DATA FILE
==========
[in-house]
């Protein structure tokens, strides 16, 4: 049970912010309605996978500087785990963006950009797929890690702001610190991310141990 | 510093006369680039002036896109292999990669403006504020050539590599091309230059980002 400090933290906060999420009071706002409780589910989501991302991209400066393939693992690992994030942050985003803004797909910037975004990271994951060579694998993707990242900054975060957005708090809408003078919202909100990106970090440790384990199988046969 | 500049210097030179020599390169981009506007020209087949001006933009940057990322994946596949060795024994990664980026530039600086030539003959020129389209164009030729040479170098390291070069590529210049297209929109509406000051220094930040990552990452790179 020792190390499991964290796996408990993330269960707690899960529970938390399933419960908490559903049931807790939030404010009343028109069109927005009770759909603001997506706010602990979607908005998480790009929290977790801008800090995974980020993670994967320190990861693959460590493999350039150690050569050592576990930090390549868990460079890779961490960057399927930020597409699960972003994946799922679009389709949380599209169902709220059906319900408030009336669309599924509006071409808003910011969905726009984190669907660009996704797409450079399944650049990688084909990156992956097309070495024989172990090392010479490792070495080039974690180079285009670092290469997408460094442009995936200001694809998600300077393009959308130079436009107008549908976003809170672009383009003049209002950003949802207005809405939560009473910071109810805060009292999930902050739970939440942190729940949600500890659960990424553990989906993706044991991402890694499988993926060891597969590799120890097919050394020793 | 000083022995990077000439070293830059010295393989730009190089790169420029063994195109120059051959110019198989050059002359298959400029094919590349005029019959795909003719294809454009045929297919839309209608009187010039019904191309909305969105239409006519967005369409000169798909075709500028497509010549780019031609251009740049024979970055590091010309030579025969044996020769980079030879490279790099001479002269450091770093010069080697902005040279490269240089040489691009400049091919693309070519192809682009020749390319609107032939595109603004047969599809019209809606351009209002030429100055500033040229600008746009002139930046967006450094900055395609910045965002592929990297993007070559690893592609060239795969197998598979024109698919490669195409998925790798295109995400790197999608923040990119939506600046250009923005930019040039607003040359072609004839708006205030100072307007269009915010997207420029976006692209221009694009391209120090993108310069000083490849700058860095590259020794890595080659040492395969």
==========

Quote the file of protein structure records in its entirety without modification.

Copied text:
[in-house]
């Protein structure tokens, strides 16, 4: 049970912010309605996978500087785990963006950009797929890690702001610190991310141990 | 510093006369680039002036896109292999990669403006504020050539590599091309230059980002 400090933290906060999420009071706002409780589910989501991302991209400066393939693992690992994030942050985003803004797909910037975004990271994951060579694998993707990242900054975060957005708090809408003078919202909100990106970090440790384990199988046969 | 500049210097030179020599390169981009506007020209087949001006933009940057990322994946596949060795024994990664980026530039600086030539003959020129389209164009030729040479170098390291070069590529210049297209929109509406000051220094930040990552990452790179 020792190390499991964290796996408990993330269960707690899960529970938390399933419960908490559903049931807790939030404010009343028109069109927005009770759909603001997506706010602990979607908005998480790009929290977790801008800090995974980020993670994967320190990861693959460590493999350039150690050569050592576990930090390549868990460079890779961490960057399927930020597409699960972003994946799922679009389709949380599209169902709220059906319900408030009336669309599924509006071409808003910011969905726009984190669907660009996704797409450079399944650049990688084909990156992956097309070495024989172990090392010479490792070495080039974690180079285009670092290469997408460094442009995936200001694809998600300077393009959308130079436009107008549908976003809170672009383009003049209002950003949802207005809405939560009473910071109810805060009292999930902050739970939440942190729940949600500890659960990424553990989906993706044991991402890694499988993926060891597969590799120890097919050394020793 | 000083022995990077000439070293830059010295393989730009190089790169420029063994195109120059051959110019198989050059002359298959400029094919590349005029019959795909003719294809454009045929297919839309209608009187010039019904191309909305969105239409006519967005369409000169798909075709500028497509010549780019031609251009740049024979970055590091010309030579025969044996020769980079030879490279790099001479002269450091770093010069080697902005040279490269240089040489691009400049091919693309070519192809682009020749390319609107032939595109603004047969599809019209809606351009209002030429100055500033040229600008746009002139930046967006450094900055395609910045965002592929990297993007070559690893592609060239795969197998598979024109698919490669195409998925790798295109995400790197999608923040990119939506600046250009923005930019040039607003040359072609004839708006205030100072307007269009915010997207420029976006692209221009694009391209120090993108310069000083490849700058860095590259020794890595080659040492395969």